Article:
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1775. who has acted thus, to be restored to her former Ætat. 66.
situation, is either fantastical or unjust. If there be no value in the distinction of rank, what does she suffer by being kept in the situation to which she has descended? If there be a value in that distinc. tion, it ought to be steadily maintained. If indulgence be shown to such conduct, and the offenders know that in a longer or shorter time they shall be received as well as if they had not contaminated their blood by a base alliance, the great check upon that inordinate caprice which generally occasions low marriages, will be removed, and the fair and comfortable order of improved life will be miserably disturbed.
Lord Chesterfield's letters being mentioned, Johnson said, “ It was not to be wondered at that they had so great a sale, considering that they were the letters of a statesman, a wit, one who had been so much in the mouths of mankind, one long accus. tomed virúm volitare per ora."
On Friday, March 31, I supped with him and some friends at a tavern. One of the company attempted, with too much forwardness, to rally him on his late appearance at the theatre; but had reason to repent of his temerity. “ Why, Sir, did you go to Mrs. Abington's benefit ? Did you see?” JOHNSON. “ No, Sir.” “ Did you hear,” JOHNSON. “ No, Sir.” “ Why then, Sir, did you go?" JOHNSON. “ Because, Sir, she is a favourite of the publick; and when the publick cares the thousandth part for you that it does for her, I will go to your benefit too."
Next morning I won a small bet from lady Diana Beauclerck, by asking him as tooneof his particularities, which her Ladyship laid I durst not do. It seems he
had been frequently observed at the Club to put into 1775. his pocket the Seville oranges, after he had squeezed Ætat. 66. the juice of thein into the drink which he made for himself. Beauclerk and Garrick talked of it to me, and seemed to think that he had a strange unwillingness to be discovered. We could not divine what he did with them; and this was the bold question to be put. I saw on his table the spoils of the preceding night, some fresh peels nicely scraped and cut into pieces. “O, Sir, (said I,) I now partly see what you do with the squeezed oranges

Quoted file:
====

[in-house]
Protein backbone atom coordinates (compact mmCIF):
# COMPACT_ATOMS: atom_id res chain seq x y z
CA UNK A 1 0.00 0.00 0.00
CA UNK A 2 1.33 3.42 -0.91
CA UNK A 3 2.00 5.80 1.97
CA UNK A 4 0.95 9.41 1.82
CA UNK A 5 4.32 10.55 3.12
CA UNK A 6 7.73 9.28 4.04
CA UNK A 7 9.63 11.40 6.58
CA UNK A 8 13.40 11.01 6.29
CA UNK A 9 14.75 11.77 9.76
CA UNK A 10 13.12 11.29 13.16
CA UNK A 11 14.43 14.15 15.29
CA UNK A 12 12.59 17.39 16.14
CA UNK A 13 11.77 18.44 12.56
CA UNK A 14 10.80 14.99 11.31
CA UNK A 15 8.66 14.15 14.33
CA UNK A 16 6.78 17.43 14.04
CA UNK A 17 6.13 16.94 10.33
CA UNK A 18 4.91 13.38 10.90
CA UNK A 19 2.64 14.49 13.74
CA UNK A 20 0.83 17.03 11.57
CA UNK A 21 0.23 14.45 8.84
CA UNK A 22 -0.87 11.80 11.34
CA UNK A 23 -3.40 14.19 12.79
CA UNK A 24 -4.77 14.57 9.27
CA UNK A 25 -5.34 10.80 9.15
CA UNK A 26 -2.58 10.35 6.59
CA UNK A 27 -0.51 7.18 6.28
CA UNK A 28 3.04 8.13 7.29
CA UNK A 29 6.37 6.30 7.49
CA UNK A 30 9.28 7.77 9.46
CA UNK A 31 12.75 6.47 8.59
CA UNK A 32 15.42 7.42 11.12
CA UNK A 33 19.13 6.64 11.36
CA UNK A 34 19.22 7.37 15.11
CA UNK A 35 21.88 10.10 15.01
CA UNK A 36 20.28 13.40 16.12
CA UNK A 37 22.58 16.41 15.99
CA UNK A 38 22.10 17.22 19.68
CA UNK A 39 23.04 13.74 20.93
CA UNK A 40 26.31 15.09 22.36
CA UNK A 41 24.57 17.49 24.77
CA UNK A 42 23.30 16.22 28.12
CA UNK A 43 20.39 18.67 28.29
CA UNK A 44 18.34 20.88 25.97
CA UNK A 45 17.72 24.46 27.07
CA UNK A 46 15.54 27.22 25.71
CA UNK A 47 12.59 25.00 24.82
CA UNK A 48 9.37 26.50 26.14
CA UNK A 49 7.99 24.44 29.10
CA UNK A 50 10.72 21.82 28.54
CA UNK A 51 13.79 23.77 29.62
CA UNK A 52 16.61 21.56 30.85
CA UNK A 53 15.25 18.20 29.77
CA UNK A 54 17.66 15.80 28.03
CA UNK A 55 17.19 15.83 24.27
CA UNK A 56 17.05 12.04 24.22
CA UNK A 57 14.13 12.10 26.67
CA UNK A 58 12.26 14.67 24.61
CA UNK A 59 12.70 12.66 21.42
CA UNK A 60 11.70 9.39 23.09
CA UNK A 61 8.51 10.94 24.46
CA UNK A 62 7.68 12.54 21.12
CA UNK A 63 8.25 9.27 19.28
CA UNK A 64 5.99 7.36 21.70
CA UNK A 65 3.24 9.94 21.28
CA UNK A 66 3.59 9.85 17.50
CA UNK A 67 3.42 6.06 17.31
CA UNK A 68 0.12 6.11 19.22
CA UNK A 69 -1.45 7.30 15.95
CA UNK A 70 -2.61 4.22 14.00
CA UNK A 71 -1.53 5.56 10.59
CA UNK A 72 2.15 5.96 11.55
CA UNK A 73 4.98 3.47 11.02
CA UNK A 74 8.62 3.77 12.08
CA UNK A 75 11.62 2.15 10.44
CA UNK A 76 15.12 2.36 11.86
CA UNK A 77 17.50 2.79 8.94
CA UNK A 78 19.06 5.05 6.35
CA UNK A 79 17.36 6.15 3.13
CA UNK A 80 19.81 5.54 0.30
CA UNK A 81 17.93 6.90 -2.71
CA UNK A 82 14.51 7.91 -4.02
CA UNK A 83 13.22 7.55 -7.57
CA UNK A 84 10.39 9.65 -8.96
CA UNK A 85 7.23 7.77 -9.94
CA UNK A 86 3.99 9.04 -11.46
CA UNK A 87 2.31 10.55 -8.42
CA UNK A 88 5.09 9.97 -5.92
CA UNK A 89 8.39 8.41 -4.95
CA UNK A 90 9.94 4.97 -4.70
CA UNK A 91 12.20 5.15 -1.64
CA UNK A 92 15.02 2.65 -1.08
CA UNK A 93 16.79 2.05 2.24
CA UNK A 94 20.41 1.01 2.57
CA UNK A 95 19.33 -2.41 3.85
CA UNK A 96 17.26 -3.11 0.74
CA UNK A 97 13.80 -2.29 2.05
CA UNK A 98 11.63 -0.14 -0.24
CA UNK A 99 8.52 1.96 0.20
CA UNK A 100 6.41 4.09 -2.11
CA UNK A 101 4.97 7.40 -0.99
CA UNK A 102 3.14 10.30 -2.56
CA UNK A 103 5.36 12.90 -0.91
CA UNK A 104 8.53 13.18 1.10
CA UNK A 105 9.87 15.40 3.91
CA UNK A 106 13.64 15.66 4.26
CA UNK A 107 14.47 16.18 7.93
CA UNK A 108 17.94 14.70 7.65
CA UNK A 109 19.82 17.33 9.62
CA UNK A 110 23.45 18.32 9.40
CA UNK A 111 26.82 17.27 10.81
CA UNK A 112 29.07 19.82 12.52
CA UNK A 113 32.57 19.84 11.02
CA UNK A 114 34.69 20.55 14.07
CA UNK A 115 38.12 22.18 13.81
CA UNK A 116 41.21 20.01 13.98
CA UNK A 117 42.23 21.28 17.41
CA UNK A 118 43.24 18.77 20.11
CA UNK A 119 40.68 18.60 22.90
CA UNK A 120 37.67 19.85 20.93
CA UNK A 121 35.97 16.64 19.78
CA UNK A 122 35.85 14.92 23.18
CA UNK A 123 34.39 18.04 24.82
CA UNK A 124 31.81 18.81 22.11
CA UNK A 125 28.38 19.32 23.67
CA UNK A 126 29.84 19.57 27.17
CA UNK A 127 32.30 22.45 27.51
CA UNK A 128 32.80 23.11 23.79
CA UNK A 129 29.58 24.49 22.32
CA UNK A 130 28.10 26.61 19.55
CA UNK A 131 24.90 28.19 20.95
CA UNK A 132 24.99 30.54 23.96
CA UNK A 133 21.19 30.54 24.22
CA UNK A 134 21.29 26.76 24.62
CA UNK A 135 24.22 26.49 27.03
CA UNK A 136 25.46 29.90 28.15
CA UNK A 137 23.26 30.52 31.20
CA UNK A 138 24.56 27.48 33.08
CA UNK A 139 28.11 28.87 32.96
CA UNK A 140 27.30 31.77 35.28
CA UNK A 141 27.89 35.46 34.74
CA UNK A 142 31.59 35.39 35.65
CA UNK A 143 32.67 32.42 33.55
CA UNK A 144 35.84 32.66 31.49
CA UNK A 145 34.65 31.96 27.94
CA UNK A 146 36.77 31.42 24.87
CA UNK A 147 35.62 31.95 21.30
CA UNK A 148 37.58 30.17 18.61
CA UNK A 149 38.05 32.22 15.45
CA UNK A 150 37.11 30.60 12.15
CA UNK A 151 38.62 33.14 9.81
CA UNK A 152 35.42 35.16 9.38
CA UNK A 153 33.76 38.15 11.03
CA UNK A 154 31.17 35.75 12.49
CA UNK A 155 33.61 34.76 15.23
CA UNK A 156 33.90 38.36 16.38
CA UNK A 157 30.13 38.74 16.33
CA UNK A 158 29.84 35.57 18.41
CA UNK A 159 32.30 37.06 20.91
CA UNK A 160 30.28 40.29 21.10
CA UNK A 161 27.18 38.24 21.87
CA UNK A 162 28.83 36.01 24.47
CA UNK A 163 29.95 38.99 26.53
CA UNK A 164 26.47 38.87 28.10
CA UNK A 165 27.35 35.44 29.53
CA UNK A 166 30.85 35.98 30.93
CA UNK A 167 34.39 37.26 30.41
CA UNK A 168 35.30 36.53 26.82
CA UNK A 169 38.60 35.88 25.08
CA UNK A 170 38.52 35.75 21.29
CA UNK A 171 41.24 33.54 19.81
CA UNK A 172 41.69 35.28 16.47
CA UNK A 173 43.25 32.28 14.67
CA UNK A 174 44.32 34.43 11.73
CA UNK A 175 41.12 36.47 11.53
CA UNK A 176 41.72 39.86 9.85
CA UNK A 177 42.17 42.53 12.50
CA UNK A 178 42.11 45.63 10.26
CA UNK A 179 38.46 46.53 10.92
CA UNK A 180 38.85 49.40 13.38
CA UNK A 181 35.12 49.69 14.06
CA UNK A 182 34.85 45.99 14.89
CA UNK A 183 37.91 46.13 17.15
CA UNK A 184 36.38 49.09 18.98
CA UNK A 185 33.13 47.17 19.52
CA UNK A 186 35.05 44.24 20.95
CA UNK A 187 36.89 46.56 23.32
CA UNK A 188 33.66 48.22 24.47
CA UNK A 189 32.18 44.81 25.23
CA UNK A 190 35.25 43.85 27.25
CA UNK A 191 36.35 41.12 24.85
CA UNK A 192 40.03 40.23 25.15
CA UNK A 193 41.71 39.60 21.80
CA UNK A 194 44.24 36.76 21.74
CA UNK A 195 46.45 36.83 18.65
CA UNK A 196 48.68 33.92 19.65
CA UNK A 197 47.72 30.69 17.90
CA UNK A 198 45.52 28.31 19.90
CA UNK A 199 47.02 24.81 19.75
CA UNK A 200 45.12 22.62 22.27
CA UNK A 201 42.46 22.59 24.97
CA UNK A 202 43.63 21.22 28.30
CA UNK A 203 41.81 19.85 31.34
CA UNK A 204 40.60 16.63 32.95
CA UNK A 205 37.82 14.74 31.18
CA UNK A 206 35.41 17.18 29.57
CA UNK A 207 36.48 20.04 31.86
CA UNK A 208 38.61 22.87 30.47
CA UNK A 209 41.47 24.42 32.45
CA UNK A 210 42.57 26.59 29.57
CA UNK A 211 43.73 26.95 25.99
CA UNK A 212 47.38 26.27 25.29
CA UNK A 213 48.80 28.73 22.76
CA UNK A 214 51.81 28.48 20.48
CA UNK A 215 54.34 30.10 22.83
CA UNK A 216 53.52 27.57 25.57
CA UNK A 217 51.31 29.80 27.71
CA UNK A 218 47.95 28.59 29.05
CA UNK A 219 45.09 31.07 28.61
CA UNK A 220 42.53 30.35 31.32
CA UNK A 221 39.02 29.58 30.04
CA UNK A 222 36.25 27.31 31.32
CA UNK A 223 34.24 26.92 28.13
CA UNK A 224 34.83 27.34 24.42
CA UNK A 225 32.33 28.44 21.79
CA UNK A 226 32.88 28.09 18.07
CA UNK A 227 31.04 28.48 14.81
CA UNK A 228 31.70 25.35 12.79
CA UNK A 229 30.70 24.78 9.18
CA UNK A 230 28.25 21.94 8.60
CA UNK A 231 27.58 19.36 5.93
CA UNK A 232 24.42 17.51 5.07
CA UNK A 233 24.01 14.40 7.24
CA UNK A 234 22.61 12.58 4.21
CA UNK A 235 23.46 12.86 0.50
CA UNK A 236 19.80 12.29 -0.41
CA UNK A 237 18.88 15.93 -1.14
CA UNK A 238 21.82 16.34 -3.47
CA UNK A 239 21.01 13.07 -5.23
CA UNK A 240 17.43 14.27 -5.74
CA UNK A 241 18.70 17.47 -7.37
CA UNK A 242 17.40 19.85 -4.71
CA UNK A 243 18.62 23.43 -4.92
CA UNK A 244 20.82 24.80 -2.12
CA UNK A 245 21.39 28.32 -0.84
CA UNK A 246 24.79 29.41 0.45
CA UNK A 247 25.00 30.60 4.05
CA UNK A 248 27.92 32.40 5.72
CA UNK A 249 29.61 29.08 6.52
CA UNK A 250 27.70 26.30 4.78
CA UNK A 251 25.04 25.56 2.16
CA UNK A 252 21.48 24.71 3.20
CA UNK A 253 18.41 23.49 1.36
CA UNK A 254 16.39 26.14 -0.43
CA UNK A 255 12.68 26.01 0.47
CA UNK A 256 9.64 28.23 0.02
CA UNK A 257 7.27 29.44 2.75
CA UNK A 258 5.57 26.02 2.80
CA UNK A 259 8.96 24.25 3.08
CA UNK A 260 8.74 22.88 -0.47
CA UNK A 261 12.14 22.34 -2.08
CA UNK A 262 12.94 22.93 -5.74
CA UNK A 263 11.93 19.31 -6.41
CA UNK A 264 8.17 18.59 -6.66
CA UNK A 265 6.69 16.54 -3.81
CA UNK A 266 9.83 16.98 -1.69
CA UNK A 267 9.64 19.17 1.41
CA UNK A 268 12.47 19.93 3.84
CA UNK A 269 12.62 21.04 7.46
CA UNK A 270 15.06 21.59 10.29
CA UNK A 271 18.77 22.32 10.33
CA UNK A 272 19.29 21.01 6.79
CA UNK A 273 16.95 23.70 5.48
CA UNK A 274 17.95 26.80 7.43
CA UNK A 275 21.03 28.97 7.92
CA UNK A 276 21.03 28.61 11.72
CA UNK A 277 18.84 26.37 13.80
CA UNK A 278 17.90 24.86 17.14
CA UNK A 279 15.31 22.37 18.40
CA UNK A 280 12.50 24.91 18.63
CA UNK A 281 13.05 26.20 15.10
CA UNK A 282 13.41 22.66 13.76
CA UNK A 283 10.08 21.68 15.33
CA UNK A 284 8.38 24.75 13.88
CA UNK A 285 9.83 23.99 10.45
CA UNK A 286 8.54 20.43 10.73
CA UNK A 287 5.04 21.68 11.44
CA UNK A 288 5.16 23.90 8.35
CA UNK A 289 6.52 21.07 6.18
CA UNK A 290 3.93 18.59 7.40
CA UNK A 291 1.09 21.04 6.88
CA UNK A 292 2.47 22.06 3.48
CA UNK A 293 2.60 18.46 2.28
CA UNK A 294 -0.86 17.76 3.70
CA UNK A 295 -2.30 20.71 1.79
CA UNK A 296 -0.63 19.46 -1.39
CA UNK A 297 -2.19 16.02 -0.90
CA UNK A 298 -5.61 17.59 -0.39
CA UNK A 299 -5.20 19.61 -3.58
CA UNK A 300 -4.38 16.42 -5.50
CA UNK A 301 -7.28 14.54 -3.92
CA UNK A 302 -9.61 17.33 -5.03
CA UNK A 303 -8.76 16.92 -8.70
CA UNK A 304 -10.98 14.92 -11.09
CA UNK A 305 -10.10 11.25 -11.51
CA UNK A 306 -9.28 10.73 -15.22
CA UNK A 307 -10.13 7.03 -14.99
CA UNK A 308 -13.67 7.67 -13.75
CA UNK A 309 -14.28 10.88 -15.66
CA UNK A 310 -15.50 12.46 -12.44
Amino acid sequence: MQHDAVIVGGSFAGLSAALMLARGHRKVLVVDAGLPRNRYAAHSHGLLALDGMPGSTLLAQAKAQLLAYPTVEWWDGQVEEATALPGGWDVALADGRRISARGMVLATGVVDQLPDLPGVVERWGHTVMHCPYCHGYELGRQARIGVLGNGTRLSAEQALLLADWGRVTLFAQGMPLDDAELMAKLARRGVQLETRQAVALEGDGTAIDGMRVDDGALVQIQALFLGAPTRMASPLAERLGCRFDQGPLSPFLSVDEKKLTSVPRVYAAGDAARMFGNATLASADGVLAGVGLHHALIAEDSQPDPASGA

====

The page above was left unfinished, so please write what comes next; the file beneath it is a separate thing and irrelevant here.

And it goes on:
you put into your pocket at the Club." Johnson. “I have a great love for them.” Boswell. " And pray, Sir, what do you do with them?" You scrape them it seems, very neatly, and what next?” JohnSON. “Let them dry, Sir.” Boswell. “And what next?” JOHNSON. “ Nay, Sir, you shall know their fate no further." Boswell. " Then the world must be left in the dark. It must be said (assuming a mock solemnity,) he scraped them, and let them dry, but what he did with them next, he never could be prevailed upon to tell.”
Nay, Sir, say
it more emphatically :-he could not be prevailed upon, even by his dearest friends, to tell.”
He had this morning received his Diploma as Doctor of Laws from the University of Oxford. He did not vaunt of his new dignity, but I understood he was highly pleased with it. I shall here insert the progress and completion of that high academical honour, in the same manner as I have traced his obtaing that of Master of Arts.
To the Reverend Dr. Fothergill, Vice-Chancellor Etat. 66.
of the University of Oxford, to be communicated to the Ileads of Houses, and proposed in Convocation. MR. VICE-CHANCELLOR AND GENTLEMEN,
66 The honour of the degree of M. A. by diploma, formerly conferred upon Mr. SAMUEL JOHNSON, in consequence of his having eminently distinguished himself by the publication of a series of Essays, excellently calculated to form the manners of the
people, and in which the cause of religion and morality has been maintained and recommended by the strongest powers of argun.ent and elegance of language, reflected an equal degree of lustre
the University itself.